The U.S. is exceptional, when it comes to the number of inmates in prison for drug offenses: of the 182,924 inmates currently in Federal prison, 84,746 (46.3%) of them were there for drug-related offenses (Federal Bureau of Prisons, 2016). There are roughly 5 million drug-related arrests each year (Prison Policy Initiative, 2016), all of whom spend some portion of their time going in and out of the jail or prison population, which increases the risk of exposure to blood borne pathogens such a HIV, Hepatitis C (HCV), Hepatitis B (HBV), and Tuberculosis (TB) exponentially over that of the general population. As Injection Drug Users (IDUs) represent an ever-increasing percentage of new HCV infections in the U.S. and around the world, the risk of transmission amongst prison populations is an incredibly serious issue that needs to not only be watched, but addressed.

The unfortunate intersection of imprisonment and healthcare statistics is the reality of the HCV treatment landscape in our nation’s prisons. This has been brought into sharp focus, recently, by a Federal lawsuit against state prison officials in Tennessee, which asks the courts to force the state to start treating all inmates who have HCV (WBIR, 2016).. The Tennessean (part of USA Today) released a report in May 2016 finding that only 8 of the 3,487 inmates known to have HCV were being treated for the disease (Tennessean, 2016) – treatment to which these patients are constitutionally guaranteed, but for which few are ever approved. Further complicating the issue is that the number of HCV-infected inmates is likely much higher, but only a handful are ever tested, because “…acknowledging inmates have the disease means they must treat it.”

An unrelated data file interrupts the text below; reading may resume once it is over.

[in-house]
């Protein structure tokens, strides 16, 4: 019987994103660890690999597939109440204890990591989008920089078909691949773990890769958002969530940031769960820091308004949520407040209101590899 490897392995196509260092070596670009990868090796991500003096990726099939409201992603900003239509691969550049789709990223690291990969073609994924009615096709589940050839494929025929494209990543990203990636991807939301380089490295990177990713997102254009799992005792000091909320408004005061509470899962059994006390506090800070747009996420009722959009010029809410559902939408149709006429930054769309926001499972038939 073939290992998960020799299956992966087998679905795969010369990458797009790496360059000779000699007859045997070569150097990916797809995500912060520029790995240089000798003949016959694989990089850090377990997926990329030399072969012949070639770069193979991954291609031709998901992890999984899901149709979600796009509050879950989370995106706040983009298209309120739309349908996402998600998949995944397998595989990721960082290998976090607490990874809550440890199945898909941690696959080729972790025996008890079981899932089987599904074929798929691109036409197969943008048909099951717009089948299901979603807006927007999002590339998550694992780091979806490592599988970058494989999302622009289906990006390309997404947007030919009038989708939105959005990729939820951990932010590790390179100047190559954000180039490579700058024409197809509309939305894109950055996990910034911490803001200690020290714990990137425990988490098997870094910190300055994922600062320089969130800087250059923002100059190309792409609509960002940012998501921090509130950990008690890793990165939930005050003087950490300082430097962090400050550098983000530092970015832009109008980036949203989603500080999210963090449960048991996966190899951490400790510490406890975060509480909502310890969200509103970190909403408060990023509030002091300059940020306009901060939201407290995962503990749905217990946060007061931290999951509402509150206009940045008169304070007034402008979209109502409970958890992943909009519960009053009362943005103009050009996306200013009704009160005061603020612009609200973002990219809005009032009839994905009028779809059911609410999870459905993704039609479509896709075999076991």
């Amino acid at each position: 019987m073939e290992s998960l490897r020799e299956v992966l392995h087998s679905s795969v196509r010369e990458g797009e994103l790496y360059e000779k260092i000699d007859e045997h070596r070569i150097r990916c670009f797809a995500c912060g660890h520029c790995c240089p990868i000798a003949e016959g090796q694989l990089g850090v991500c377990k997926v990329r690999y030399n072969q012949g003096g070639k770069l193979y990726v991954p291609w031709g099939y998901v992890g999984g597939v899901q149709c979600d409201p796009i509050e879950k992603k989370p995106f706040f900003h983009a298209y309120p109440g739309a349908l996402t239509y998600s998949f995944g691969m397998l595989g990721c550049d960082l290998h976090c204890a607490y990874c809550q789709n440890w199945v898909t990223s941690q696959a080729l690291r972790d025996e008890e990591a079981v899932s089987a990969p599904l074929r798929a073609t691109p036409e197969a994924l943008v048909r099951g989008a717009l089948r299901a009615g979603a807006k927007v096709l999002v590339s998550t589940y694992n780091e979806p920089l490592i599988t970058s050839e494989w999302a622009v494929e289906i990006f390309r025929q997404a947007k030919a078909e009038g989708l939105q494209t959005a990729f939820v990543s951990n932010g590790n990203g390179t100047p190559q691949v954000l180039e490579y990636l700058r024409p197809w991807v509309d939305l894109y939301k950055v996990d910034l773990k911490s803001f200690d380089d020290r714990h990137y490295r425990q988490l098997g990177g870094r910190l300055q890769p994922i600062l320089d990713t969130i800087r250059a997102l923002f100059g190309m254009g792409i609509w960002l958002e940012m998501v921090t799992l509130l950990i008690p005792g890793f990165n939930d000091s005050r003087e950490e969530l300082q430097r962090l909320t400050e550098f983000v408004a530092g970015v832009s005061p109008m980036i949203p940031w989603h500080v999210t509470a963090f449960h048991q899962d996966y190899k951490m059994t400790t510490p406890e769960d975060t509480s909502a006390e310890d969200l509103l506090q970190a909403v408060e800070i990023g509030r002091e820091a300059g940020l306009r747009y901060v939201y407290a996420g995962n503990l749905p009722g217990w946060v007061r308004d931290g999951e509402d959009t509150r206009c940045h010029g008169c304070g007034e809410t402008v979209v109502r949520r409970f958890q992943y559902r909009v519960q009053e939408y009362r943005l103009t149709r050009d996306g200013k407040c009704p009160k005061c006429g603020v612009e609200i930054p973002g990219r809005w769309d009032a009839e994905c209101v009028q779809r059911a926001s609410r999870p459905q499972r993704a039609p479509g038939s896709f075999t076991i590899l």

The lawsuit in Tennessee is just the latest in a string of Federal and class action lawsuits filed against state and Federal prisons over access to HCV drugs, which similar suits being filed in Pennsylvania, Massachusetts, and other states. Failure to adequately screen and treat all incoming patients for infectious diseases such as HIV and HCV is, in this writer’s opinion, a gross dereliction of duty on the part of prison officials that risks not only prison populations, but to all citizens at large, once those prisoners are released into general population. HIV and HCV that goes untreated is not only likelier to result to much more costly long-term health complications (and potentially death), but is also likely to result in greater overall infection rates, as untreated diseases are more easily spread from person to person.